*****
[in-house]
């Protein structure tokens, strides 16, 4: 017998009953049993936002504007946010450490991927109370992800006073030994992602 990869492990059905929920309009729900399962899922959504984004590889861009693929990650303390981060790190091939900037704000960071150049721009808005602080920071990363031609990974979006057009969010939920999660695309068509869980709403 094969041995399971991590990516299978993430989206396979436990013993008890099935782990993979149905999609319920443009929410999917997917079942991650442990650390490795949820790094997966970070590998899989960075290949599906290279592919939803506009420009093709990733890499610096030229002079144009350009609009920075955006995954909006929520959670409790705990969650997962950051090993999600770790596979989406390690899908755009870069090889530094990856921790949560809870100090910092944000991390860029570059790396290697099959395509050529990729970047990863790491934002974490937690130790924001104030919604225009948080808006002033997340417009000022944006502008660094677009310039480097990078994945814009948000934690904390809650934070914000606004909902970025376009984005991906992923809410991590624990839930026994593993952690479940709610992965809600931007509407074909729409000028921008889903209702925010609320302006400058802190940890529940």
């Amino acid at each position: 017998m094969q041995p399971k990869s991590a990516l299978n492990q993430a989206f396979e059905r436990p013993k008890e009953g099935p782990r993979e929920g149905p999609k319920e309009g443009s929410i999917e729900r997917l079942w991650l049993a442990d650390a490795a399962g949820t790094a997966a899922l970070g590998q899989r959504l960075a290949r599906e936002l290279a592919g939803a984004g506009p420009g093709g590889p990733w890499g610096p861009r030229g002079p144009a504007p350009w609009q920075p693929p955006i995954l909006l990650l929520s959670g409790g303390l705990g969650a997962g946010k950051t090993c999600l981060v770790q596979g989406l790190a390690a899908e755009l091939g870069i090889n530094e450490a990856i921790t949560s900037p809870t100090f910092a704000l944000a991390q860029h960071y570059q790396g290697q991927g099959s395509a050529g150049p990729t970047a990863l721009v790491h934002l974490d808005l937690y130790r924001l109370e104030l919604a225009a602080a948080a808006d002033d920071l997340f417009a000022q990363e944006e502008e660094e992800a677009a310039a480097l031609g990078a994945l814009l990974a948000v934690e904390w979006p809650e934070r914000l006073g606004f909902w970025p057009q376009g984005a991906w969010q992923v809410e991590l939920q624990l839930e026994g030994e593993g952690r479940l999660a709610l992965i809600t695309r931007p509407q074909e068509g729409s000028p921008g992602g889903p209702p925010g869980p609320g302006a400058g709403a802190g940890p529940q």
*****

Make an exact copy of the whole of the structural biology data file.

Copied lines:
[in-house]
């Protein structure tokens, strides 16, 4: 017998009953049993936002504007946010450490991927109370992800006073030994992602 990869492990059905929920309009729900399962899922959504984004590889861009693929990650303390981060790190091939900037704000960071150049721009808005602080920071990363031609990974979006057009969010939920999660695309068509869980709403 094969041995399971991590990516299978993430989206396979436990013993008890099935782990993979149905999609319920443009929410999917997917079942991650442990650390490795949820790094997966970070590998899989960075290949599906290279592919939803506009420009093709990733890499610096030229002079144009350009609009920075955006995954909006929520959670409790705990969650997962950051090993999600770790596979989406390690899908755009870069090889530094990856921790949560809870100090910092944000991390860029570059790396290697099959395509050529990729970047990863790491934002974490937690130790924001104030919604225009948080808006002033997340417009000022944006502008660094677009310039480097990078994945814009948000934690904390809650934070914000606004909902970025376009984005991906992923809410991590624990839930026994593993952690479940709610992965809600931007509407074909729409000028921008889903209702925010609320302006400058802190940890529940």
């Amino acid at each position: 017998m094969q041995p399971k990869s991590a990516l299978n492990q993430a989206f396979e059905r436990p013993k008890e009953g099935p782990r993979e929920g149905p999609k319920e309009g443009s929410i999917e729900r997917l079942w991650l049993a442990d650390a490795a399962g949820t790094a997966a899922l970070g590998q899989r959504l960075a290949r599906e936002l290279a592919g939803a984004g506009p420009g093709g590889p990733w890499g610096p861009r030229g002079p144009a504007p350009w609009q920075p693929p955006i995954l909006l990650l929520s959670g409790g303390l705990g969650a997962g946010k950051t090993c999600l981060v770790q596979g989406l790190a390690a899908e755009l091939g870069i090889n530094e450490a990856i921790t949560s900037p809870t100090f910092a704000l944000a991390q860029h960071y570059q790396g290697q991927g099959s395509a050529g150049p990729t970047a990863l721009v790491h934002l974490d808005l937690y130790r924001l109370e104030l919604a225009a602080a948080a808006d002033d920071l997340f417009a000022q990363e944006e502008e660094e992800a677009a310039a480097l031609g990078a994945l814009l990974a948000v934690e904390w979006p809650e934070r914000l006073g606004f909902w970025p057009q376009g984005a991906w969010q992923v809410e991590l939920q624990l839930e026994g030994e593993g952690r479940l999660a709610l992965i809600t695309r931007p509407q074909e068509g729409s000028p921008g992602g889903p209702p925010g869980p609320g302006a400058g709403a802190g940890p529940q």